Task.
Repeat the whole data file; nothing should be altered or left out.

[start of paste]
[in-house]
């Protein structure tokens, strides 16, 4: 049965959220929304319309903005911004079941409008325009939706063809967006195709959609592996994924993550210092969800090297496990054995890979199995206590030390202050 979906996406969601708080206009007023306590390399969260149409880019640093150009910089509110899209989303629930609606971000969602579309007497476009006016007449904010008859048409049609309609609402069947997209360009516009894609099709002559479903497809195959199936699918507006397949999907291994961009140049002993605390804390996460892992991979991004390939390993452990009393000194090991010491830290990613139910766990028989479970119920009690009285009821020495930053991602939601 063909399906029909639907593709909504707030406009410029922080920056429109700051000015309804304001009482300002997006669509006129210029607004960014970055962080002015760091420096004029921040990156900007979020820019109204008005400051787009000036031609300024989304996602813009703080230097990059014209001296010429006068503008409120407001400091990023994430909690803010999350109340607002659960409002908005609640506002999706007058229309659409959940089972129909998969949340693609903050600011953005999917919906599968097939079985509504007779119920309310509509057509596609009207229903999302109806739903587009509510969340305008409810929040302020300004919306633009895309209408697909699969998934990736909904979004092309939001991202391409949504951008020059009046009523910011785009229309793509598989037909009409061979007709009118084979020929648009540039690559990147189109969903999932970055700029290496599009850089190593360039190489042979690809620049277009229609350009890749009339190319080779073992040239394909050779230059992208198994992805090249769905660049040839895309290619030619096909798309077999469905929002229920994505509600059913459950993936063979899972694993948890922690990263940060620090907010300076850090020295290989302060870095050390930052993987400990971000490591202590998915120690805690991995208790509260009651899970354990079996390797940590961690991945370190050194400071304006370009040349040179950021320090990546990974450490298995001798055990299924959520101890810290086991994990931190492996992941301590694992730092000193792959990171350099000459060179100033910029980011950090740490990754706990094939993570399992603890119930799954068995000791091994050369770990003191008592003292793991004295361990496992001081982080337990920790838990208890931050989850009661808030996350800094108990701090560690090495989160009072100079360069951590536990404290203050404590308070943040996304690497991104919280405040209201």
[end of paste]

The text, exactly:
[in-house]
């Protein structure tokens, strides 16, 4: 049965959220929304319309903005911004079941409008325009939706063809967006195709959609592996994924993550210092969800090297496990054995890979199995206590030390202050 979906996406969601708080206009007023306590390399969260149409880019640093150009910089509110899209989303629930609606971000969602579309007497476009006016007449904010008859048409049609309609609402069947997209360009516009894609099709002559479903497809195959199936699918507006397949999907291994961009140049002993605390804390996460892992991979991004390939390993452990009393000194090991010491830290990613139910766990028989479970119920009690009285009821020495930053991602939601 063909399906029909639907593709909504707030406009410029922080920056429109700051000015309804304001009482300002997006669509006129210029607004960014970055962080002015760091420096004029921040990156900007979020820019109204008005400051787009000036031609300024989304996602813009703080230097990059014209001296010429006068503008409120407001400091990023994430909690803010999350109340607002659960409002908005609640506002999706007058229309659409959940089972129909998969949340693609903050600011953005999917919906599968097939079985509504007779119920309310509509057509596609009207229903999302109806739903587009509510969340305008409810929040302020300004919306633009895309209408697909699969998934990736909904979004092309939001991202391409949504951008020059009046009523910011785009229309793509598989037909009409061979007709009118084979020929648009540039690559990147189109969903999932970055700029290496599009850089190593360039190489042979690809620049277009229609350009890749009339190319080779073992040239394909050779230059992208198994992805090249769905660049040839895309290619030619096909798309077999469905929002229920994505509600059913459950993936063979899972694993948890922690990263940060620090907010300076850090020295290989302060870095050390930052993987400990971000490591202590998915120690805690991995208790509260009651899970354990079996390797940590961690991945370190050194400071304006370009040349040179950021320090990546990974450490298995001798055990299924959520101890810290086991994990931190492996992941301590694992730092000193792959990171350099000459060179100033910029980011950090740490990754706990094939993570399992603890119930799954068995000791091994050369770990003191008592003292793991004295361990496992001081982080337990920790838990208890931050989850009661808030996350800094108990701090560690090495989160009072100079360069951590536990404290203050404590308070943040996304690497991104919280405040209201």